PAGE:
The creation and use of low-fidelity models - key surgical skill competence and confidence in final year veterinary students
The creation and use of low-fidelity models in the development of key surgical skill competence and confidence in final year veterinary students.
School: Royal (Dick) School of Veterinary Studies
Team Members: Jamie-Leigh Thompson, Jill MacKay, Kelly Bowit Blacklock
Providing real-life surgical learning opportunities throughout veterinary undergraduate training is not always feasible due to an increasing focus on the ethical use of cadavers and their associated cost and now the Covid-19 restrictions. Typically, students gain the bulk of their surgical experience through clinical rotations and EMS (extra mural studies). However, the exact exposure and practical experience each individual student receives is not-regulated nor standardized. Therefore, ensuring that veterinary students have sufficient exposure to surgical techniques and practical experience to be deemed competent upon graduation is a challenge. Surgical models are gaining momentum in the teaching of key surgery skills at multiple stages in medicine, dentistry and veterinary medicine, in hope of providing a progressive learning journey in developing practical and surgical proficiency.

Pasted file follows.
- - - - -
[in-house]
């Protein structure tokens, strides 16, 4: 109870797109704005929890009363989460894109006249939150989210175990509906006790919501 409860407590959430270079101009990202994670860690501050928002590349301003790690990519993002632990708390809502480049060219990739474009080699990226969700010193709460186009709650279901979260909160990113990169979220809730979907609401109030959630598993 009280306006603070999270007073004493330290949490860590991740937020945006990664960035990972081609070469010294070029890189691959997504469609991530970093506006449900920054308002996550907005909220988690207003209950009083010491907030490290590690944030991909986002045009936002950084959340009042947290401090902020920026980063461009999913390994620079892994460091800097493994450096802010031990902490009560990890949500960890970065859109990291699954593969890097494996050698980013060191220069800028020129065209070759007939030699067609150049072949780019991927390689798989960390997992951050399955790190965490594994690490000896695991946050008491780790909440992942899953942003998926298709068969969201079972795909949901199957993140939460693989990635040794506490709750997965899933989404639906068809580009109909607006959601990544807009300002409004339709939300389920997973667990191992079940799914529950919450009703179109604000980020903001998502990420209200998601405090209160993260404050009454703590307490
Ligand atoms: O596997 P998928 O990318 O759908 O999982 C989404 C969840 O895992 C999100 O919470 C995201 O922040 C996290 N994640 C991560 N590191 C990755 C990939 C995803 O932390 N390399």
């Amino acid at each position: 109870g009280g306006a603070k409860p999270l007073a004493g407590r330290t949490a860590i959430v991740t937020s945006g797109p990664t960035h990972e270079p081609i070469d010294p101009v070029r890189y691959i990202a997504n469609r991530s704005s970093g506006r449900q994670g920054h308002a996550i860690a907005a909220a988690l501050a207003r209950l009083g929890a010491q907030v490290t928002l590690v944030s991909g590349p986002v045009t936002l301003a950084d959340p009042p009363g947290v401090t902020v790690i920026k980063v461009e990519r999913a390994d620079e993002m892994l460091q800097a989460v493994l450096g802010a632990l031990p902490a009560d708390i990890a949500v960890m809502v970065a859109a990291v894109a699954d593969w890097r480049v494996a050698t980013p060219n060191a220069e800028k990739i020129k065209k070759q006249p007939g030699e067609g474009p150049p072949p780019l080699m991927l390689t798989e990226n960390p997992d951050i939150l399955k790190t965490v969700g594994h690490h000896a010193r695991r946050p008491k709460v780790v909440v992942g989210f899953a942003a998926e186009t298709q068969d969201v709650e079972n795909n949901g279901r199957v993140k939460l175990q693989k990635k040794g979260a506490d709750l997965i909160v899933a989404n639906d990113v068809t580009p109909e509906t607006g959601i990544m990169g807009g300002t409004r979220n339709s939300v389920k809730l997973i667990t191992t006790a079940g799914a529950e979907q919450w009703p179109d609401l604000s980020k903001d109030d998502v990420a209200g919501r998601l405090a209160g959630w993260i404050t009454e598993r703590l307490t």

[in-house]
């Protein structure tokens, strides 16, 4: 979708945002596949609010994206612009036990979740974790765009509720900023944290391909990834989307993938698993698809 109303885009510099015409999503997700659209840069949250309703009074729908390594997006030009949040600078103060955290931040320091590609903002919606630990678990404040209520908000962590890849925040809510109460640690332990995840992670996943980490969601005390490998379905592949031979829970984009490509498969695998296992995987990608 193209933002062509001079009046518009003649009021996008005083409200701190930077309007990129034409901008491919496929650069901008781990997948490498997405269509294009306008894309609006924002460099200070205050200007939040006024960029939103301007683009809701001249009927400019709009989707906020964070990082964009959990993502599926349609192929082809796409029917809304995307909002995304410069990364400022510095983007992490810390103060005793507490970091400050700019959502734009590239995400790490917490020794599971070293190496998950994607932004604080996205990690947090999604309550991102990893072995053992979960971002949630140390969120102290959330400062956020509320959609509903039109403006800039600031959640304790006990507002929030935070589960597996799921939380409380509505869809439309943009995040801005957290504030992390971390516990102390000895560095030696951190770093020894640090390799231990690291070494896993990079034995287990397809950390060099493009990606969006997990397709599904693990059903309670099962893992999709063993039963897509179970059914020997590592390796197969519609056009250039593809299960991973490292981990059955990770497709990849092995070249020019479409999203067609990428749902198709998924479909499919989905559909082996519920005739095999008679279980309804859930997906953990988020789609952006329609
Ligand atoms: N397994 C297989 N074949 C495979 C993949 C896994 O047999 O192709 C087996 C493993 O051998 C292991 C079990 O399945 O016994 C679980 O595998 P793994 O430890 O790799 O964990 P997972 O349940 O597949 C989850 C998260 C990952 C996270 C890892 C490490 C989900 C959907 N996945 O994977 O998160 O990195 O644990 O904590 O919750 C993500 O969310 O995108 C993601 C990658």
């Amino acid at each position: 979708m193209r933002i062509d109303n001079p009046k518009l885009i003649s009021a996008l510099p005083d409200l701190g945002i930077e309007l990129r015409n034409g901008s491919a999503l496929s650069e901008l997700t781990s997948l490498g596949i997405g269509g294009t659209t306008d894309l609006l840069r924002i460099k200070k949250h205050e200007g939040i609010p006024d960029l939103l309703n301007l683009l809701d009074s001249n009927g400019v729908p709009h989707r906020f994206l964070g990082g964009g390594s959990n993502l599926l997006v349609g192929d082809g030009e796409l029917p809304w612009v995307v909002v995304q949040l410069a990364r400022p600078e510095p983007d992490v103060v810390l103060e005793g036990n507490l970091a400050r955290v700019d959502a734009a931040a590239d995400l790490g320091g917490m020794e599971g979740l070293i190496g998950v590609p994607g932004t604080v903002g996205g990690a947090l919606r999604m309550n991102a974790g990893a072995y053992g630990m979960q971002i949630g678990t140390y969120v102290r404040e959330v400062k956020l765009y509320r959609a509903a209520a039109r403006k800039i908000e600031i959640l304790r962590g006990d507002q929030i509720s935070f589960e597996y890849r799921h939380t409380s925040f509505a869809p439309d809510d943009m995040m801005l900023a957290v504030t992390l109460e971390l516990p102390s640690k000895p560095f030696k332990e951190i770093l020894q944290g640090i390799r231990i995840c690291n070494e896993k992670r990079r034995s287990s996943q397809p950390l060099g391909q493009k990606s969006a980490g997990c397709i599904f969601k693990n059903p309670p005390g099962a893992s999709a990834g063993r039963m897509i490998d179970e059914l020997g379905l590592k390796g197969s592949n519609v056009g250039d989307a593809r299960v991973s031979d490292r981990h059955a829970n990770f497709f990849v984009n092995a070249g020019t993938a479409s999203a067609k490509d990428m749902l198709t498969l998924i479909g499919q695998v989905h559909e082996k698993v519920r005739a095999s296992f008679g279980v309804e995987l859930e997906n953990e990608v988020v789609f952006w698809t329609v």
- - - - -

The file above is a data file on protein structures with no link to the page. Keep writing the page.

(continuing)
Currently, surgical models are not integrated into all veterinary curriculums and models are not developed or available to represent all 13 key basic surgical expectations (entrusted professional activities (EPAs)). This study aims to create 3 surgical models and evaluate their influence on finalyear students’ confidence, competence and surgical stress. Models will be developed and during surgical rotations, students will be invited to partake in a unique surgical model session. They will be assessed by an instructor for competence and after completion, data on confidence and stress levels, will be collected using surveys. The results of this study could support for the introduction of low-fidelity surgical training models into the curriculum and open the door for continued development of readily available materials for use in a larger cohort.
Download the final project report (PDF)
Other Project Outcomes
Thompson JL, Mackay J, Blacklock KB (2022) Veterinary students’ views on surgical entrustable professional activities and the impact of COVID-19 on clinical competence development Vet Record published 2-Aug-2022 https://doi.org/10.1002/vetr.1978